Leopardstown will spur
success in Dublin
Chris Turner for the IAAF
21 March 2002 - Dublin’s Leopardstown racecourse, which will host the IAAF/Sport Ireland World Cross Country Championships this weekend, is more than eager to welcome the world’s best distance runners, as due to matters beyond it’s control, namely the major foot and mouth outbreak in the British Isles, the 29th edition of the championships had to be cancelled.
Last year’s championships were of course saved, when in an amazing feat of organisation the Belgium port of Ostend, at the last minute played host to this annual festival of running.
The Leopardstown course, which rests in the heart of the Irish capital city’s suburban belt, was completed in 1888. The architect was a Captain George Quin, who used as his model, England’s equally famous Sandown racecourse. Since it’s purchase by The Racing Board in 1967, which saved the track from being redeveloped, it has been continuously upgraded and developed to become one of the premier race venues in Europe, in terms of both the quality of horse racing and its facilities.
The official course history states that the track has witnessed an “infinite roll of both equine and human legends which have thrilled Leopardstown racegoers over the years.” Famous names abound. Thoroughbred horses such as Arkle, Dawn Run, Levmoss and Nijinsky, and jockey’s including Dr. M.V. O'Brien, Tom Dreaper, Pat Taaffe and Pat Eddery, are just a few of those who have graced the track during it’s long history.
The Irish have a love affair with everything equine but this weekend the stars will be entirely two footed, the human thoroughbreds providing their own impulsion around the various World championship courses, men’s or women’s, long or short, senior or junior.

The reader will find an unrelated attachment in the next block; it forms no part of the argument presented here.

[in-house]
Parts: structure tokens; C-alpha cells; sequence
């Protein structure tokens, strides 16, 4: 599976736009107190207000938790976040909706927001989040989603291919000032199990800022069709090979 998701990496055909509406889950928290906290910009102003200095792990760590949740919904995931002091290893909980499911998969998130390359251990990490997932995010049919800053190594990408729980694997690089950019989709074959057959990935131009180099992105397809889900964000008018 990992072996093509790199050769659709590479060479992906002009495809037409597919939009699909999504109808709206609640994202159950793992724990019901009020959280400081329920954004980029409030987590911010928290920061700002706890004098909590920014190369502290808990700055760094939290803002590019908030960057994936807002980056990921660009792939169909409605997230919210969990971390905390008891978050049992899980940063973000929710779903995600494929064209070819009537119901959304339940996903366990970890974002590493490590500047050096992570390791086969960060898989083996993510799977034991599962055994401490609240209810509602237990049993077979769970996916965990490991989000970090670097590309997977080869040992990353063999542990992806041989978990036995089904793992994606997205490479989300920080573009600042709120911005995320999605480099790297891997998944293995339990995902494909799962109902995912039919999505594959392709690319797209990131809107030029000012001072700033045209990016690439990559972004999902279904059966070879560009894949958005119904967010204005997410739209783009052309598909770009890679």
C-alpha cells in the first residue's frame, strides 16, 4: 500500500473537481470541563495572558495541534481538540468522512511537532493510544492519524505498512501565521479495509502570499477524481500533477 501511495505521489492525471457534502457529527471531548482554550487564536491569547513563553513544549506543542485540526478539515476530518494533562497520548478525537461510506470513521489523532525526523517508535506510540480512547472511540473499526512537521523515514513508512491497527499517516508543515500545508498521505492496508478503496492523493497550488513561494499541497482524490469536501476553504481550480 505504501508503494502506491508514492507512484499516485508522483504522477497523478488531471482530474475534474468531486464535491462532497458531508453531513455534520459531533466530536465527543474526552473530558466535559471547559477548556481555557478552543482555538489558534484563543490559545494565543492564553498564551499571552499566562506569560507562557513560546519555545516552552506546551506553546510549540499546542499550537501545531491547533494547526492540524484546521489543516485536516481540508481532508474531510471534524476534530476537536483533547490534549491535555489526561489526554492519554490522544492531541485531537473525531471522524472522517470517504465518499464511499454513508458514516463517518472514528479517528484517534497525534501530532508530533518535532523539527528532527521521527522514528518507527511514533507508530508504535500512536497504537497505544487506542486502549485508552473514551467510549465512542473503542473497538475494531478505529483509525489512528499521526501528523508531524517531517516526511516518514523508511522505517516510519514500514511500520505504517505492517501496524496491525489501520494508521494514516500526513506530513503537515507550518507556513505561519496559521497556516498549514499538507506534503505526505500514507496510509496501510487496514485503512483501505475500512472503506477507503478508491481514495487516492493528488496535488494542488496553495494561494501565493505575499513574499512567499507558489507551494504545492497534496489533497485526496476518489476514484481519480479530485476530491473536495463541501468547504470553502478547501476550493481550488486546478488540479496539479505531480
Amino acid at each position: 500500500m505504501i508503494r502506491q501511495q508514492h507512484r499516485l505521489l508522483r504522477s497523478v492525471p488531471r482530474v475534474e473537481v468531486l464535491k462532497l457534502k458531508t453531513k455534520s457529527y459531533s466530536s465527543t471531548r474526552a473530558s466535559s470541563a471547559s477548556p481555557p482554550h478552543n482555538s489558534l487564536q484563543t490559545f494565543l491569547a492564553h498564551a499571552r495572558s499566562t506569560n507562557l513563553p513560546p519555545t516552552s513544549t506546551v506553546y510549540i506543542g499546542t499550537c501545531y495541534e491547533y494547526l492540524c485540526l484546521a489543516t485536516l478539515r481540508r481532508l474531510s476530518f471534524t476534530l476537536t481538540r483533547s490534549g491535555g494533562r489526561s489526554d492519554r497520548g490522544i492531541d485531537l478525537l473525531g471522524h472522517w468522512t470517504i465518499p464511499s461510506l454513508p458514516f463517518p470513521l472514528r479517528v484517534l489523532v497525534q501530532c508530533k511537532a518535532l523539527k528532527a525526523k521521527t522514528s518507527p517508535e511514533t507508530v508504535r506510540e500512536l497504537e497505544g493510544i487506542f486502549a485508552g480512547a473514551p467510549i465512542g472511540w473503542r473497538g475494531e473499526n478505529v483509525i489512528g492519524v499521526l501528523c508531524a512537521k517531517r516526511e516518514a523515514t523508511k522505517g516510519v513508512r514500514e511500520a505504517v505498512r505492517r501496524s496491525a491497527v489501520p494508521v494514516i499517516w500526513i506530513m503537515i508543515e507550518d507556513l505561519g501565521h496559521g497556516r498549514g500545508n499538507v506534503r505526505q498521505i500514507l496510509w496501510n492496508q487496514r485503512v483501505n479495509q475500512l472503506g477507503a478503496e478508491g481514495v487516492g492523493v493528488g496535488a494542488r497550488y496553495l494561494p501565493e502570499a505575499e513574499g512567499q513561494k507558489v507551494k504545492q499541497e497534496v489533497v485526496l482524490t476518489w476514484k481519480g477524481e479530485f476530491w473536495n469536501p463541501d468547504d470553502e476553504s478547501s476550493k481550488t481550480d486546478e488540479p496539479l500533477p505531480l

Ireland’s athletics tradition is deeply imbedded, with one of the earliest series of organised competitions in Europe dating back as far as 1857, held under the auspices of Dublin’s Trinity College. A century later, Dublin saw a famous World record (3:54.5) in the men’s mile by Australia’s unbeatable Herb Elliott in 1958. Then in 1980, the city successfully hosted the IAAF Women’s 15km road race, a championship which is now discontinued.
In the annals of Irish running who can forget Dublin’s own ‘Chairman of the Boards’ Eamonn Coghlan, who was at the height of his powers with his World Indoor Mile record (3:49.78) and when winning the inaugural IAAF World 5000 metres championships gold in Helsinki in 1983.
Yet if we are going to specifically talk about Irish cross country history, we should look no further than Coghlan’s contemporary John Treacy, the 1984 Olympic marathon silver medallist, who won two World Cross Country gold medals in the 1970’s. The first win came in Glasgow in 1978, a title, which he retained the following year on ‘home soil’ in Limerick.
More recently still, Ireland’s World Cross Country hopes were so nearly fulfilled on four occasions when Catherina McKiernan, no slouch at the marathon (2:22:23) herself, narrowly missed the title, settling for the silver medal in 1992, 1993, 1994 and 1995!
The present heroine of Irish running continues to be Sonia O’Sullivan, the 1995 World 5000m track champion, who famously won the short and long course golden double at the 1998 World Cross Country Championships in Marrakech, before winning the European 5000m and 10,000m titles that summer in Budapest.
O’Sullivan, after giving birth to her second daughter Sophie at the end of December last year, is already back running and remarkably will contest the short course championship this weekend in Dublin.
O’Sullivan’s decision to compete will certainly ensure a large crowd of spectators at Leopardstown, which when mixed with a traditionally warm Irish welcome, should guarantee that Dublin hosts a successful Championships.